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October 9, 2023 - Canvas Rebel Article

Meet Akira Nakano

Alright – so today we’ve got the honor of introducing you to Akira Nakano. We think you’ll enjoy our conversation, we’ve shared it below.

Akira, thanks for taking the time to share your stories with us today Was there an experience or lesson you learned at a previous job that’s benefited your career afterwards?

In 2009, I began rebuilding my music career. I worked day jobs as a C-suite level Executive Assistant supporting five different bosses in architecture, engineering and nonprofit with varying degrees of success. Three I have the utmost respect for to this day, and two, I was very happy to walk out on.

All of these organizations had amazing reputations and were successes because of not only the leaders, but largely because of the creative brilliance of the people working for them.

I had lunch with one of the bosses I did not enjoy working for (though we would gain a great deal of respect for each other after I exited). He was going to hit mandatory retirement in five years at around the exact same time I was turning fifty. So we asked each other what we wanted to accomplish by then.

This question translated into “What kind of leader did I eventually want to become?”

Even before all of this, I had spent twelve plus years working for a space & electronics Fortune 500 firm as a video editor, producer and live event director. Though the aerospace engineers were often so grateful to me for helping showcase their work, I genuinely felt humbled to play just a tiny part in presenting their innovations to Congress, the DoD and NASA.

So what had I learned as we formed our music education nonprofit, the Los Angeles Inception Orchestra, a mentoring program for young composers? I knew I did NOT want to be a top down leader.

I wanted to have a competent seat at the table and bring in musicians and composers who knew more than I did. I wanted to feature industry professionals who could bring their expertise and share in the incredible journey of passing their knowledge onto the next generation.

How did I know this approach would work? Because when you highlight others’ incredible talent and let them be the stars, they become your colleagues and friends and help you continually grow your organization.

And how do I know we made an impact? Prior to our first concert, at a dress rehearsal, one of the humblest students I have ever worked with, without prompting walked up to each musician, shook their hand and said thank you. Because he knew this great handful of musicians had just catapulted his music education.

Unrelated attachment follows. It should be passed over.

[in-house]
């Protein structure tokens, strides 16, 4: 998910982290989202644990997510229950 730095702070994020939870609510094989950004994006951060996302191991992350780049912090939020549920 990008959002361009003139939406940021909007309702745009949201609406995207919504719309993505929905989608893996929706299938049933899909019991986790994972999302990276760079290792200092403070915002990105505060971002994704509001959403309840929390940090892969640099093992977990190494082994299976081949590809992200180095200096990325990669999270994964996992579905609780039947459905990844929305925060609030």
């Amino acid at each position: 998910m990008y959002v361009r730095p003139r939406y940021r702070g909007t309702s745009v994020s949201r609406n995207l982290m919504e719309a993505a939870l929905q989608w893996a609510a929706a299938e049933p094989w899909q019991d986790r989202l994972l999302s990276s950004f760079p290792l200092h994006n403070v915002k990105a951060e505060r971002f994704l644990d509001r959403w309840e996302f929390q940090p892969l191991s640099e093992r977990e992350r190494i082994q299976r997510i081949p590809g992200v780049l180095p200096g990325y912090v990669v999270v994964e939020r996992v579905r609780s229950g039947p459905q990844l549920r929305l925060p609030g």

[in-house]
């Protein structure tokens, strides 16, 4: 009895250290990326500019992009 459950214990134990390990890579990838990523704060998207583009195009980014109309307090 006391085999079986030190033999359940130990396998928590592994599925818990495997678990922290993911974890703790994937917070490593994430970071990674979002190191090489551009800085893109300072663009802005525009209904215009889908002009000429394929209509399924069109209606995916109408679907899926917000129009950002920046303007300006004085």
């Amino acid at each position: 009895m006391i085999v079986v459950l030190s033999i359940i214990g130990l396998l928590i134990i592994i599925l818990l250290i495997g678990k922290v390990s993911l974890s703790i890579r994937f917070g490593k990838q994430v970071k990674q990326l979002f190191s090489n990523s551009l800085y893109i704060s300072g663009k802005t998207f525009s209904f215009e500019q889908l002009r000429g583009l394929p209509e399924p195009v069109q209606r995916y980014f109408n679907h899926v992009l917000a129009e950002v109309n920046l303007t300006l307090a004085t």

As always, we appreciate you sharing your insights and we’ve got a few more questions for you, but before we get to all of that can you take a minute to introduce yourself and give our readers some of your back background and context?

I grew up as a classical pianist at the Colburn School in Los Angeles. From there, I got into UCLA on a full ride piano performance scholarship, leaving the major after six weeks. I then did the UCLA extension film scoring program while getting my GE, got into film school and graduated with a BA in Film & Television production. I followed this with an extremely fulfilling corporate video marketing position for twelve plus years.

Upon leaving video marketing, I wrote and produced a stage play, “A Concerto for Claire” and then dabbled in indie film before finding my way back to music when I was hired to be the music director and onstage pianist for Lodestone Theatre Ensemble’s production of Maltby & Shire’s “Closer Than Ever”.

I gave myself four years of private piano education with my original piano teacher, Dr. Heewon Kwon and my accompanist (who became my therapist – music and otherwise – and great friend) Michael Sushel. During this time, I did a solo recital with Michael and a concert with a fledging young orchestra at the time, the Dream Orchestra. For my concert, all but seven of the players were replaced with studio musicians, and thus began my unintentional plunge into an actual music career.

At this concert, I did two concerti and wrote three originals for the show. While the conductor was convinced that everyone in the audience would walk out singing the 18th variation of Rachmaninov’s “Rhapsody on a Theme of Paganini”, instead the talk of the show was my composition, “A Concerto in Crayon” which told the story of the adventures my nephew created as he drew pictures. This gave me a really unexpected credibility in the music composition landscape.

Several years later, we formed a nonprofit orchestra to more easily raise money to do more piano concerts. The Board was Michael, Heewon and a family friend, Miyeko Heishi. And in our first meeting, someone mentioned music education. When it becomes not about yourself, it becomes important.